Open Access
Arcinas, Arthur
Graduate Program:
Biochemistry, Microbiology, and Molecular Biology
Doctor of Philosophy
Document Type:
Date of Defense:
December 05, 2016
Committee Members:
  • Squire J. Booker, Dissertation Advisor
  • Squire J. Booker, Committee Chair
  • Carsten D. Krebs, Committee Member
  • J. Martin Bollinger, Committee Member
  • Margherita T. Cantorna, Outside Member
  • J. Gregory Ferry, Committee Member
  • MiaB
  • methylthiolation
  • methylthiotransferase
  • Radical SAM
  • S-adenosylmethionine
  • iron-sulfur cluster
  • EPR spectroscopy
  • Mössbauer spectroscopy
  • ferrodoxin
  • electron film voltammetry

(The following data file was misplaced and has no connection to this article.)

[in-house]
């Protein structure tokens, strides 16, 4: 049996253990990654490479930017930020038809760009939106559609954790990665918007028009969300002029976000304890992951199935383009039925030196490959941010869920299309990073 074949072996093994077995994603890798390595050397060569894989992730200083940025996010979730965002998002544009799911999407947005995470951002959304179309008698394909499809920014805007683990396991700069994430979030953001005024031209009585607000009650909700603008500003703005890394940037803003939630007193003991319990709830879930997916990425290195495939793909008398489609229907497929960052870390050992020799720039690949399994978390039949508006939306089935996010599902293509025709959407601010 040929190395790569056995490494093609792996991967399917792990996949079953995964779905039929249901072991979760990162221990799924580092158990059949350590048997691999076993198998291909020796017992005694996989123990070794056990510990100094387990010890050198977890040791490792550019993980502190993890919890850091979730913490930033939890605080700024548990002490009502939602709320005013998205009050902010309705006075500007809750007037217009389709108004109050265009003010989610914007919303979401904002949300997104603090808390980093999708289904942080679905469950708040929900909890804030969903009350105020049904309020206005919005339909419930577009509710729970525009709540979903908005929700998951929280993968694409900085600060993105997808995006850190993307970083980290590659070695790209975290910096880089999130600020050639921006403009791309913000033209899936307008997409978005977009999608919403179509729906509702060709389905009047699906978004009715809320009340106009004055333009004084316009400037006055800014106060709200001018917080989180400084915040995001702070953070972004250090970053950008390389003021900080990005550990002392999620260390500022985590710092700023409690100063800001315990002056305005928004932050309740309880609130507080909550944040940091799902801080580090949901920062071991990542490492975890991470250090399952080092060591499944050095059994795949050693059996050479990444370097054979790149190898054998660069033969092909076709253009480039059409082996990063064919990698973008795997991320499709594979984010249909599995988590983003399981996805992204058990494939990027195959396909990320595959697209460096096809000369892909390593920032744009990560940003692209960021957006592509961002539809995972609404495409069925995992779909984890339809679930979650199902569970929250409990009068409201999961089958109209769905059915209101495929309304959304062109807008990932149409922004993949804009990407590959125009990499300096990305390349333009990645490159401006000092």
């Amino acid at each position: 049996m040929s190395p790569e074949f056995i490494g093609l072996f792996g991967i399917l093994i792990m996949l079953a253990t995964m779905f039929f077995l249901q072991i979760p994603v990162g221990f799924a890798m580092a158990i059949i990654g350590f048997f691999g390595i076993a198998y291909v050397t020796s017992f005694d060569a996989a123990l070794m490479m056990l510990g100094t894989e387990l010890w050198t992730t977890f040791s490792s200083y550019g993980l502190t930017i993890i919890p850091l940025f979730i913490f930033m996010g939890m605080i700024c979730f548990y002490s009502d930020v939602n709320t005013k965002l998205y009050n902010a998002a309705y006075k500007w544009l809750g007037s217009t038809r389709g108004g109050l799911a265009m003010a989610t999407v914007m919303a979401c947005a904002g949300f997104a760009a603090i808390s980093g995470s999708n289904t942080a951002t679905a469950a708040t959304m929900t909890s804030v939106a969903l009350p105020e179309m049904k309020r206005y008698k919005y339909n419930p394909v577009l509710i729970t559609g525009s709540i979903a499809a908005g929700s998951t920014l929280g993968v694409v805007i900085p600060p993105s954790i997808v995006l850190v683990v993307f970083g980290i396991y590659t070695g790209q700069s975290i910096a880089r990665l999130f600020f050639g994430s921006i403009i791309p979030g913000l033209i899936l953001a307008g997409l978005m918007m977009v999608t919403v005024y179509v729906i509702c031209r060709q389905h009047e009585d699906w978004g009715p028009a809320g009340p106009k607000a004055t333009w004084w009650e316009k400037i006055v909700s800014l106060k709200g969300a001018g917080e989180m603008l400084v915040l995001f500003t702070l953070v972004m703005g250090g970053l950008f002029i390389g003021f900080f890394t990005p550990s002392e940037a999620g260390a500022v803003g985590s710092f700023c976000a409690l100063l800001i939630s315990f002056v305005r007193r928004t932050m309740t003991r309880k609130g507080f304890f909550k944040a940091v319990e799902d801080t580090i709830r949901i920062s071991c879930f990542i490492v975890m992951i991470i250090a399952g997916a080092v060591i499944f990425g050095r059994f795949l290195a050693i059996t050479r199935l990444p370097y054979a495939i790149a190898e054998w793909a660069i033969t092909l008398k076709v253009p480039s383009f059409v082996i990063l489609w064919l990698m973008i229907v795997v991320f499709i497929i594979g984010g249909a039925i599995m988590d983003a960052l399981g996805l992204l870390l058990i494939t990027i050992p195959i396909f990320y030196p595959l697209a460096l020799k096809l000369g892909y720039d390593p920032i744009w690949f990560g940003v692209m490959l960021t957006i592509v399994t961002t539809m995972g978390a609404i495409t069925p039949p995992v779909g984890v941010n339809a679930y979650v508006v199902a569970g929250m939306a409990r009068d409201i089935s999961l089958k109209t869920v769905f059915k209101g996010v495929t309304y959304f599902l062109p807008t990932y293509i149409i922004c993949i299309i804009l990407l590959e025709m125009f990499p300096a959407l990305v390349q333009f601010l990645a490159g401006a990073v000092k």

Methylthiolation (–SCH3) is a conserved tRNA modification found specifically in adenosines adjacent to the anticodon in tRNAs that decode a leading uridine. The resulting hypermodification confers improved anticodon-codon base pairing, resulting in greater accuracy and reading frame maintenance during translation The radical S-adenosyl-L-methionine (SAM) enzyme MiaB catalyzes the methylthiolation of the unactivated carbon 2 bearing an isopentenyl modification to their exocyclic nitrogen (i6A), to generate the 2-methylthio-N6- isopentenyladenosine group (ms2i6A). As a Radical SAM (RS) enzyme, MiaB harbors a canonical, redox active [4Fe–4S]2+/1+ RS cluster ligated at three Fe ions by cysteinyl residues within a typically conserved CX3CX2C motif, leaving an uncoordinated unique Fe site. In its reduced state ([4Fe–4S]1+), the RS cluster catalyzes the reductive cleavage of SAM to generate a 5’-deoxyadenosyl 5’-radical (5’–dA•) that abstracts a hydrogen radical (H•) from the C2 position of the substrate adenosine. A second, “auxiliary” [4Fe–4S] cluster (AC) in the UPF0004 domain of MiaB, shared among MTTases, also bears a unique Fe site similar to the RS cluster. As an MTTase, MiaB utilizes SAM as both a methyl donor, as well as a precursor to the 5’–dA• species. The methyl group in the methylthiol (–SCH3) modification is known to derive from SAM, a common methylating agent in the cell, and the sulfur is expected to originate from the AC in MiaB itself, and therefore be sacrificial in nature. The methylation of MiaB in the presence of SAM, a common methyl donor within the cell, was first detected by to the formation of S-adenosylhomocysteine (SAH), the product of methyl transfer. The formation of SAH, and methylation of MiaB by SAM, was determined to be independent of i6A tRNA substrate binding as well as reduction of the RS cluster to the [4Fe– 4S]1+ state by artificial chemical reductants such as sodium dithionite. MiaB methylation was observed using radioisotope labeling assays with [methyl-14C]SAM, which indicated the stoichiometric methylation of MiaB after gel filtration chromatography to separate protein from small molecules. Upon acid or base treatment of the methylated MiaB, the radioactivity was lost from the protein fraction and generated CH3SH gas. Time-dependent methylation of MiaB, acid quenched at specific times indicated the simultaneous formation of CH3SH and SAH, detected by GC-MS and LC/MS, respectively, at similar rates and final concentrations. The formation of CH3SH upon acid quenching MiaB incubated with SAM suggested that the methyl group acceptor from SAM is likely a [4Fe–4S] cluster of MiaB itself. Methanethiol was determined to be chemically competent as an intermediate species on the basis of its competitive incorporation into ms2i6A in MiaB assays incubated with CH3SH and reacted in the presence of [methyl- d3]SAM. Assays with MiaB incubated with SAM prior to catalyzing turnover in the presence of [methyl-d3]SAM generated ms2i6A during early time points and at faster rates than [methyl- d3]s2i6A, which contains a methyl group originating from the deuterated SAM. The concentration and rate of ms2i6A formation was coupled with that of 5’–dA-H, indicating the methylated MiaB intermediate was kinetically competent. The initial formation of ms2i6A prior to [methyl-d3]s2i6A suggested a single site for methyl transfer, and sequential methylation events. Based on the stoichiometry and final concentrations of natural abundance and deuterated products, a polysulfide species that is exogenously bound to the unique Fe site of the AC was proposed to be the methyl group acceptor from SAM. Methylthiolation by MiaB involves the cleavage of an unactivated C–H bond at the sp2- hybridized C2 center of the i6A substrate. The carbon site undergoing methylthiolation possesses a homolytic bond dissociation energy (HBDE) significantly higher than those of other bonds cleaved by the 5’–dA• radical. The investigation of whether the C2 site undergoes a hybridization change to sp3, or if a mechanism not involving direct abstraction of H• is operant, was pursued. MiaB assays conducted with [C2-d]i6A tRNA substrate demonstrated the stoichiometric formation of ms2i6A and deuterated 5’–dA (5’-dA-d) whereas assays using natural abundance i6A tRNA conducted in deuterium oxide (D2O) yielded ms2i6A coupled to 5’–dA formation. The formation of natural abundance 5’–dA and ms2i6A in experiments conducted in D2O indicates the H• abstracted by 5’–dA• originates from a non-solvent exchangeable position on the substrate, rather than a solvent-exchangeable heteroatom position. The C2 H• is therefore directly abstracted by 5’–dA• itself. A deuterium kinetic isotope effect of 1.84 was observed between 5’– dA-H and 5’-dA-d formation, indicating that H• abstraction in this position is at least partly rate limiting. Assays to trap substrate intermediates involved in nucleophilic addition to C2 utilized halogenated adenosine substrate analogs (2-Cl, 2-F)N6-isopentenyladenosine but failed to yield ms2i6A and 5’–dA. Additionally, attempts at observing radical substrate intermediate species by rapid freeze quench EPR also did not reveal any pertinent paramagnetic species. In addition to the origin of the methyl and sulfur moieties of methanethiol and the mechanistic details involved in its attachment to substrate, the in vivo reducing system that acts upon MiaB from the hyperthermophilic bacterium Thermotoga maritima (Tm) was investigated. Five ferredoxin genes (TM0927, TM1175, TM1289, TM1533 and TM1815) and the ferredoxin reductase (TM1639) from Tm were identified through sequence conservation and annotation, and were PCR amplified, ligated into an expression vector, overproduced and the resulting protein purified. The redox potential analysis of the ferredoxin Fe/S clusters, combined with sequence analysis, homology modeling and continuous wave electron paramagnetic resonance (CW-EPR) analysis were consistent with the presence of paramagnetic half-integer spin (S = 1⁄2) ground states of a [4Fe-4S]1+ cluster(s) upon dithionite reduction. Coupled activity assays with MiaB, TM1639 and the present ferredoxins support MiaB catalysis, and displayed decreased abortive cleavage of SAM to 5’–dA•, demonstrating improved coupling with the native reducing system. Protein Film Voltammetry (PFV), Electron Paramagnetic Resonance (EPR), Mössbauer spectroscopy and crystallography were utilized to characterize a [3Fe–4S] cluster species formed upon methylation of MiaB from the human gut bacterium Bacteroides thetaiotaomicron (Bt). PFV was utilized to determine that the redox potentials of the Bt MiaB clusters are centered at -425 mV with protein at rest, but one cluster undergoes a dramatic shift to -650 mV after incubation with SAM for 20 min. The formation of the low potential cluster could not be recapitulated with methanethiol, i6A tRNA substrate nor SAH. The assignment of the AC undergoing the negative potential shift conversion was consistent with EPR analysis indicating decreased signal amplitude for the paramagnetic S = 1⁄2 ground state signal of the cluster. The conversion of the AC from a cubane [4Fe–4S] species into a [3Fe–4S] form was identified in a preliminary crystal structure of Tm MiaB in complex with i6A tRNA and SAM. The ejected Fe ion was visible the structure and coordinated by conserved Asp and His residues among MTTases that catalyze methylthiolation of sp2 carbons (MiaB, MtaB). The [3Fe–4S] cluster species was confirmed by Mössbauer analysis indicating a field-strength dependent signal for a high–spin Fe3+ and a partially valence delocalized Fe2.5+ pair (37 % total Fe, ~1 cluster per MiaB) and the N/O coordinated high spin Fe2+ signal (12 % total Fe). Quantitation of the [3Fe–4S] cluster indicated a nearly complete conversion of the AC. The lack of significant paramagnetic S = 1⁄2 ground state [3Fe–4S]1+ signal assigns the cluster in the 0 oxidation state. Due to the similarities between the 3Fe4S cluster in MiaB with that observed in LipA, a reinvestigation of MiaB mechanism is necessary, in light of the potential mechanistic relevance of the cluster species.